Tuesday, October 5, 2010

ROT: Reunion of Terror

So those who read yesterday’s entry may recall me complaining that I blind bought this, not realizing that it’s by the same director that did such a terrible job on Spring Break Massacre. Despite that, I was quietly hopeful that he would do a better job with this film, released the same year, because after all, maybe he just put all his effort for the year into one, leaving him with no energy left for the other (yes, this had to be the better one, even with such a retarded name). It could happen, right?

Well, apparently my ridiculous theory is true, because it is a good deal better than its sister title. It’s still a good deal away from good, however, and I may be a little too generous here with the star rating, but it’s such a noticeable improvement over Spring Break Massacre that I felt it had earned it. I’m still not getting another movie by Michael Hoffman Jr. if I can help it, but he at least show he can make something that’s not outright aggravatingly bad. Or at least not completely aggravating.

The film starts extremely promisingly, with two topless lesbians fooling around in a tent in the woods for several minutes before they decide to leave the tent and are summarily killed. We then move on to a group of friends going off to a mini-high school reunion at a cabin in those same woods, who are retarded and unpleasant to listen to, and who all soon get stalked by a dangerous killer, though not before first encountering a slutty hitchhiker (who helpfully jerks off one of the guys for a ride) and an absurd game warden who talks like the writers (Bill Cassinelli, Hoffman, Meghan Jones, and Justin Powell) had just gotten done watching Reefer Madness before setting down to write this.

There’s several problems with the film, of course, and they’re mostly the same problems Spring Break Massacre had. There’s far too many flashbacks (sorry, but a film that’s less than 80 minutes long should never have a flashback to something from earlier in the film) and shaky cam, and while the lesbian scene was appreciated, the three main girls never get naked, aside from one quick nip slip (yes, breasts are an important part of my life), leaving it with even less nudity than Spring Break Massacre. Also, for those wondering who the killer could possibly be, here’s a little guide: the killer is not the person who disappears and everyone freaks out over the killer is the person who disappears for no reason and nobody notices at all. You’re welcome.

That said though, there are some improvements. The violence is a good deal better, and the killer has a more interesting (if completely ridiculous) motivation. Also, with the benefit of a woods setting instead of just a house, we get some more interesting stalk and chase scenes that, while hardly anything that would get Hoffman invited to make a new Friday the 13th movie, show at least some basic competence. The picture is also sharper, eschewing the fuzzy digital video that Spring Break Massacre had that kind of drove me nuts. I always like to think it’s important to actually be able to see the movie I’m trying to see, and any efforts to make that happen better are always appreciated by me.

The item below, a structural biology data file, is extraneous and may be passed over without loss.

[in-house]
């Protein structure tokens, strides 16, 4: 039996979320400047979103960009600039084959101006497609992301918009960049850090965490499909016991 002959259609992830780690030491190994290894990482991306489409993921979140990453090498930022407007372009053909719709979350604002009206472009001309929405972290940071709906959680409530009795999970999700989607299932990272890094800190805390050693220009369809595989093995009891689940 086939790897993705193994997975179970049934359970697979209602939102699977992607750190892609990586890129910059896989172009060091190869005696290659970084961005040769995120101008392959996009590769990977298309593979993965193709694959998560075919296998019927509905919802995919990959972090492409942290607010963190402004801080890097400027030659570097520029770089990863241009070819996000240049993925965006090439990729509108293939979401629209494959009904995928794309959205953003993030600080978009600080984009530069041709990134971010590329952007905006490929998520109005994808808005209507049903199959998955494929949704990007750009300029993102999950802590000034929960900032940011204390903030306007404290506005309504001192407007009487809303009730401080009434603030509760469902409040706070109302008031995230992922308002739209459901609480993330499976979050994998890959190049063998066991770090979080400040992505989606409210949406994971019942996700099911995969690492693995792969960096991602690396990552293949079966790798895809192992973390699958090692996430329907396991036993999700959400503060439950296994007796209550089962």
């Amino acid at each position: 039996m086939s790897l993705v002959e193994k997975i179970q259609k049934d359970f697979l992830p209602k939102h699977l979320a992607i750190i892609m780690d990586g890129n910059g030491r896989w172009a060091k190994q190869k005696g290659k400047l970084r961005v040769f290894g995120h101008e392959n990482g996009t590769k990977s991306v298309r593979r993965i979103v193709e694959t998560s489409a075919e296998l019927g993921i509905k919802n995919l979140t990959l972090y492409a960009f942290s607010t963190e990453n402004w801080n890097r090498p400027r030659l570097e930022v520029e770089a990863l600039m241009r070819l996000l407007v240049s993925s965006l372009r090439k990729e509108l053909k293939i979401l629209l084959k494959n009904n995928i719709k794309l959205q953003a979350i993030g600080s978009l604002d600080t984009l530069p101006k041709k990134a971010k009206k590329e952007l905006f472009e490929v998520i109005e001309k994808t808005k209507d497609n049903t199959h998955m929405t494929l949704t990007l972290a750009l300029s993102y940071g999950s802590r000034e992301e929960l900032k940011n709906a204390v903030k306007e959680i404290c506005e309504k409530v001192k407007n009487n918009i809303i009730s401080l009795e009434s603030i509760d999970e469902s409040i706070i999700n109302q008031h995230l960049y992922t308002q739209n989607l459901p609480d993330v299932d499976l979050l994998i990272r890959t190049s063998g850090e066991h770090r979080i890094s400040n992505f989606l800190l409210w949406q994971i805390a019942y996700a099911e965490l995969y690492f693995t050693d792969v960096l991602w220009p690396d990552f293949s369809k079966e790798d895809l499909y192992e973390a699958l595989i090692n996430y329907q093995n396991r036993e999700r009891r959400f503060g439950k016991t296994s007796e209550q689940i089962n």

It is, of course, still far from a good movie, but hey, if Hoffman can keep improving at this rate, then he may just make a damn good one sometime soon. Of course, IMDB is saying this was made first, so it’s actually possible he’s just on a steady downward slope. Hopefully the downward slope will also be inversely proportionate to the amount of nudity in his films. We can only hope, right?

Rating: **




2 comments:

katsucurrys14 said...

moar lesbian time; less killing

Orville said...

I interviewed the director of these - and considering the budgets ("Reunion of Terror" was shot in L.A. for $12,000 and less than $20G after post) and was actually made second; I'd say he's a far cry from terrible. I interviewed him for our blog and think many of you are actually missing the point. He focuses on lighting; camera work and other aspects no one else seems to in the budget range. He's quite knowledgeable of the genre; and seems to pay homage to films that people have forgotten through subtleties.

And, personally, I thought "Spring Break Massacre" was a funny joke - though it was shot the year before.

Get ready for it; he revealed he's making something with a budget now and has been working some bigger flicks as an editor.

Either way - neither of those movies are great. Maybe that's why I like them?